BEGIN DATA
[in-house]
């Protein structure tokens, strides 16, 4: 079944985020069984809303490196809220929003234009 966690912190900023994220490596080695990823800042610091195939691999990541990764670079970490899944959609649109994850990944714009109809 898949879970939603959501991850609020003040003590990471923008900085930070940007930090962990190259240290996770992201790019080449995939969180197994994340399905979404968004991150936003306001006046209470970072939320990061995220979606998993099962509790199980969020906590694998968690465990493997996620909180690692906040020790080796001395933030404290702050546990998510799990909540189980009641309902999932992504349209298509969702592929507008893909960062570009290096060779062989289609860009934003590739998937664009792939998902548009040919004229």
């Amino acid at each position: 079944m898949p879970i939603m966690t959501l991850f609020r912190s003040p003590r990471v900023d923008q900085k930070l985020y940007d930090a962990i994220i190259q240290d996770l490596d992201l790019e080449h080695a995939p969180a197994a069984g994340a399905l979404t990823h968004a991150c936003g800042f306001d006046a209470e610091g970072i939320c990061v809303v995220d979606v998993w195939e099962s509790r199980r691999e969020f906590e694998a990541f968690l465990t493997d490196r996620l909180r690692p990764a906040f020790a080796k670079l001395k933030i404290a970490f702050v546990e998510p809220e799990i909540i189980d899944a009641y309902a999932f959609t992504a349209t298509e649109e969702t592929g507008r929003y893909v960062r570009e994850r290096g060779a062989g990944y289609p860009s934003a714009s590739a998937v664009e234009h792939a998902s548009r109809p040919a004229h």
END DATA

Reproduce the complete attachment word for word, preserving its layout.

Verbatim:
[in-house]
């Protein structure tokens, strides 16, 4: 079944985020069984809303490196809220929003234009 966690912190900023994220490596080695990823800042610091195939691999990541990764670079970490899944959609649109994850990944714009109809 898949879970939603959501991850609020003040003590990471923008900085930070940007930090962990190259240290996770992201790019080449995939969180197994994340399905979404968004991150936003306001006046209470970072939320990061995220979606998993099962509790199980969020906590694998968690465990493997996620909180690692906040020790080796001395933030404290702050546990998510799990909540189980009641309902999932992504349209298509969702592929507008893909960062570009290096060779062989289609860009934003590739998937664009792939998902548009040919004229």
């Amino acid at each position: 079944m898949p879970i939603m966690t959501l991850f609020r912190s003040p003590r990471v900023d923008q900085k930070l985020y940007d930090a962990i994220i190259q240290d996770l490596d992201l790019e080449h080695a995939p969180a197994a069984g994340a399905l979404t990823h968004a991150c936003g800042f306001d006046a209470e610091g970072i939320c990061v809303v995220d979606v998993w195939e099962s509790r199980r691999e969020f906590e694998a990541f968690l465990t493997d490196r996620l909180r690692p990764a906040f020790a080796k670079l001395k933030i404290a970490f702050v546990e998510p809220e799990i909540i189980d899944a009641y309902a999932f959609t992504a349209t298509e649109e969702t592929g507008r929003y893909v960062r570009e994850r290096g060779a062989g990944y289609p860009s934003a714009s590739a998937v664009e234009h792939a998902s548009r109809p040919a004229h």